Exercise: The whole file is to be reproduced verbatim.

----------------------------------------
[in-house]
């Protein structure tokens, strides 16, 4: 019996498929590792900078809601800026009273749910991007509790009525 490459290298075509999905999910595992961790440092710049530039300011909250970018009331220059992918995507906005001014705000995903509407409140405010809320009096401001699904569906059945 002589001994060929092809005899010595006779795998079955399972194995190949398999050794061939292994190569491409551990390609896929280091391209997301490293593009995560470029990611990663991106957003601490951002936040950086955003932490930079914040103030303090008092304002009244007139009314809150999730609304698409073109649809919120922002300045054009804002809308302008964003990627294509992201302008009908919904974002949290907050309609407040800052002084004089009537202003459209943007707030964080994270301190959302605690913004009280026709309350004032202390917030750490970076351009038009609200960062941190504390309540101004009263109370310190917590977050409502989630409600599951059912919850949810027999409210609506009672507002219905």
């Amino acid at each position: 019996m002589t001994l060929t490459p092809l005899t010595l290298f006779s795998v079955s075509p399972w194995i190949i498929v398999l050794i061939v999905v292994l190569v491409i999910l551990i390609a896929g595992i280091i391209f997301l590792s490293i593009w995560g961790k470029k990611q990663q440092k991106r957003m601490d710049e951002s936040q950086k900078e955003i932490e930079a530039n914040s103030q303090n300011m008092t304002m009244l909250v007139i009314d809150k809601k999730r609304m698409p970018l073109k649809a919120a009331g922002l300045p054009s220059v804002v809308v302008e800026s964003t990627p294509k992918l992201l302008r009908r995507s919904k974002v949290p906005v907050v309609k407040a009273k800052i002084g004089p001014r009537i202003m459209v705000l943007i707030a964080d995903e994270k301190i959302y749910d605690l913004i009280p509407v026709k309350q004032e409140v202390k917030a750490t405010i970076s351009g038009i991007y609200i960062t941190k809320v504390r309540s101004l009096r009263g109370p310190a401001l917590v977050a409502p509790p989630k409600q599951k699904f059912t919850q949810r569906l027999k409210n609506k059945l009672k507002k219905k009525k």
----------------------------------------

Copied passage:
[in-house]
């Protein structure tokens, strides 16, 4: 019996498929590792900078809601800026009273749910991007509790009525 490459290298075509999905999910595992961790440092710049530039300011909250970018009331220059992918995507906005001014705000995903509407409140405010809320009096401001699904569906059945 002589001994060929092809005899010595006779795998079955399972194995190949398999050794061939292994190569491409551990390609896929280091391209997301490293593009995560470029990611990663991106957003601490951002936040950086955003932490930079914040103030303090008092304002009244007139009314809150999730609304698409073109649809919120922002300045054009804002809308302008964003990627294509992201302008009908919904974002949290907050309609407040800052002084004089009537202003459209943007707030964080994270301190959302605690913004009280026709309350004032202390917030750490970076351009038009609200960062941190504390309540101004009263109370310190917590977050409502989630409600599951059912919850949810027999409210609506009672507002219905």
């Amino acid at each position: 019996m002589t001994l060929t490459p092809l005899t010595l290298f006779s795998v079955s075509p399972w194995i190949i498929v398999l050794i061939v999905v292994l190569v491409i999910l551990i390609a896929g595992i280091i391209f997301l590792s490293i593009w995560g961790k470029k990611q990663q440092k991106r957003m601490d710049e951002s936040q950086k900078e955003i932490e930079a530039n914040s103030q303090n300011m008092t304002m009244l909250v007139i009314d809150k809601k999730r609304m698409p970018l073109k649809a919120a009331g922002l300045p054009s220059v804002v809308v302008e800026s964003t990627p294509k992918l992201l302008r009908r995507s919904k974002v949290p906005v907050v309609k407040a009273k800052i002084g004089p001014r009537i202003m459209v705000l943007i707030a964080d995903e994270k301190i959302y749910d605690l913004i009280p509407v026709k309350q004032e409140v202390k917030a750490t405010i970076s351009g038009i991007y609200i960062t941190k809320v504390r309540s101004l009096r009263g109370p310190a401001l917590v977050a409502p509790p989630k409600q599951k699904f059912t919850q949810r569906l027999k409210n609506k059945l009672k507002k219905k009525k």